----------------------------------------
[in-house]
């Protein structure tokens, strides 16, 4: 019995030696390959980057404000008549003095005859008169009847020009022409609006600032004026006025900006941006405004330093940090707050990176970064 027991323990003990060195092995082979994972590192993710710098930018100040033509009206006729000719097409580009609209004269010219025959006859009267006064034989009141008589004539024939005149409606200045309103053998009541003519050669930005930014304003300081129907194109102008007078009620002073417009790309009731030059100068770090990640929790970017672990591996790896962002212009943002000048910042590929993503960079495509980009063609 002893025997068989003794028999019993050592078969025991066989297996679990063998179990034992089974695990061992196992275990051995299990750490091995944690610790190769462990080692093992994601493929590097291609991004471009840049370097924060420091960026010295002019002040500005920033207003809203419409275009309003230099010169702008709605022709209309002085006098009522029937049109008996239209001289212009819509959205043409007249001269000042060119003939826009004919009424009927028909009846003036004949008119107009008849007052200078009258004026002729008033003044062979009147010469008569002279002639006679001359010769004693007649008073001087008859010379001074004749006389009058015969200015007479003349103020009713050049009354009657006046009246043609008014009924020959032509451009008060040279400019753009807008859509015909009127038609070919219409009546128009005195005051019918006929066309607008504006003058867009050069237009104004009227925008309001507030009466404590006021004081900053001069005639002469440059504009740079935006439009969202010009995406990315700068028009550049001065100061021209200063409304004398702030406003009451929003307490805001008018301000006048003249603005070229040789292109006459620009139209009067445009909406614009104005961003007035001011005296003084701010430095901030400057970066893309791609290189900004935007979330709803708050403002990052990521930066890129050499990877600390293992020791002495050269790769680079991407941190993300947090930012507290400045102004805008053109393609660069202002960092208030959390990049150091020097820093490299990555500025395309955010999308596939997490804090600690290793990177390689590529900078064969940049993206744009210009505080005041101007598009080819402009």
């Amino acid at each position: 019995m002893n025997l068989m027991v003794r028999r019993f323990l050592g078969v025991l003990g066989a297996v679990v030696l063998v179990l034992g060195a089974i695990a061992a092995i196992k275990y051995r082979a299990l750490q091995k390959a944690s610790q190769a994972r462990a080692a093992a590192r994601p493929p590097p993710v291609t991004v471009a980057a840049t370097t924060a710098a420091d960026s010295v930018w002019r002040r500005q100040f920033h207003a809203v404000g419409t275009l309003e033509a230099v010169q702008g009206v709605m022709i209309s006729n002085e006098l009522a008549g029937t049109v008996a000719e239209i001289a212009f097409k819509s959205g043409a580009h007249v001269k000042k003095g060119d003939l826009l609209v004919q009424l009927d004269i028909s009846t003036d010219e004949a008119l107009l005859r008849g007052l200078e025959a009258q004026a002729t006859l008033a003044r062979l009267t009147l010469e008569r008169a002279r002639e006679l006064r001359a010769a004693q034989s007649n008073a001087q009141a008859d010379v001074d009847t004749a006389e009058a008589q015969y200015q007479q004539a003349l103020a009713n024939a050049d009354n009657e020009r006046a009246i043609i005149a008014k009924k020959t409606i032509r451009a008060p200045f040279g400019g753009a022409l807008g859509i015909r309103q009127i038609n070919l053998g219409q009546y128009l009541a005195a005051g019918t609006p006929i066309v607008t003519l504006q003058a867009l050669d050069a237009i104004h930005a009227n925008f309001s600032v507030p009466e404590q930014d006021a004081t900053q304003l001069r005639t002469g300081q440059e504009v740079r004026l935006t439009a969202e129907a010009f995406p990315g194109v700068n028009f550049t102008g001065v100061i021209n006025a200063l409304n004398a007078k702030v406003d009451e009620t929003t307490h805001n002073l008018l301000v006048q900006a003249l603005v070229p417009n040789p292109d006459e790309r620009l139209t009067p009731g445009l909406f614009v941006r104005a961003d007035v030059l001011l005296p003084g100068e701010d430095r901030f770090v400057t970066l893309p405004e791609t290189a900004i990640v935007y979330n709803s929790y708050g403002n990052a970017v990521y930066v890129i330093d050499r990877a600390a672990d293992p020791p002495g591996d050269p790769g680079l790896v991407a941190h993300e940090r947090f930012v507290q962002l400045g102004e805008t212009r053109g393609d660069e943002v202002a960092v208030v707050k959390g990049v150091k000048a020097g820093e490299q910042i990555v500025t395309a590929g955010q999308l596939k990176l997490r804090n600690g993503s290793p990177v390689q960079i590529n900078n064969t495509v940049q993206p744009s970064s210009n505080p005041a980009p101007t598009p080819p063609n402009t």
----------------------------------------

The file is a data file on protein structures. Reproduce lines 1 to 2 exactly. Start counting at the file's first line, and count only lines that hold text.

[in-house]
């Protein structure tokens, strides 16, 4: 019995030696390959980057404000008549003095005859008169009847020009022409609006600032004026006025900006941006405004330093940090707050990176970064 027991323990003990060195092995082979994972590192993710710098930018100040033509009206006729000719097409580009609209004269010219025959006859009267006064034989009141008589004539024939005149409606200045309103053998009541003519050669930005930014304003300081129907194109102008007078009620002073417009790309009731030059100068770090990640929790970017672990591996790896962002212009943002000048910042590929993503960079495509980009063609 002893025997068989003794028999019993050592078969025991066989297996679990063998179990034992089974695990061992196992275990051995299990750490091995944690610790190769462990080692093992994601493929590097291609991004471009840049370097924060420091960026010295002019002040500005920033207003809203419409275009309003230099010169702008709605022709209309002085006098009522029937049109008996239209001289212009819509959205043409007249001269000042060119003939826009004919009424009927028909009846003036004949008119107009008849007052200078009258004026002729008033003044062979009147010469008569002279002639006679001359010769004693007649008073001087008859010379001074004749006389009058015969200015007479003349103020009713050049009354009657006046009246043609008014009924020959032509451009008060040279400019753009807008859509015909009127038609070919219409009546128009005195005051019918006929066309607008504006003058867009050069237009104004009227925008309001507030009466404590006021004081900053001069005639002469440059504009740079935006439009969202010009995406990315700068028009550049001065100061021209200063409304004398702030406003009451929003307490805001008018301000006048003249603005070229040789292109006459620009139209009067445009909406614009104005961003007035001011005296003084701010430095901030400057970066893309791609290189900004935007979330709803708050403002990052990521930066890129050499990877600390293992020791002495050269790769680079991407941190993300947090930012507290400045102004805008053109393609660069202002960092208030959390990049150091020097820093490299990555500025395309955010999308596939997490804090600690290793990177390689590529900078064969940049993206744009210009505080005041101007598009080819402009």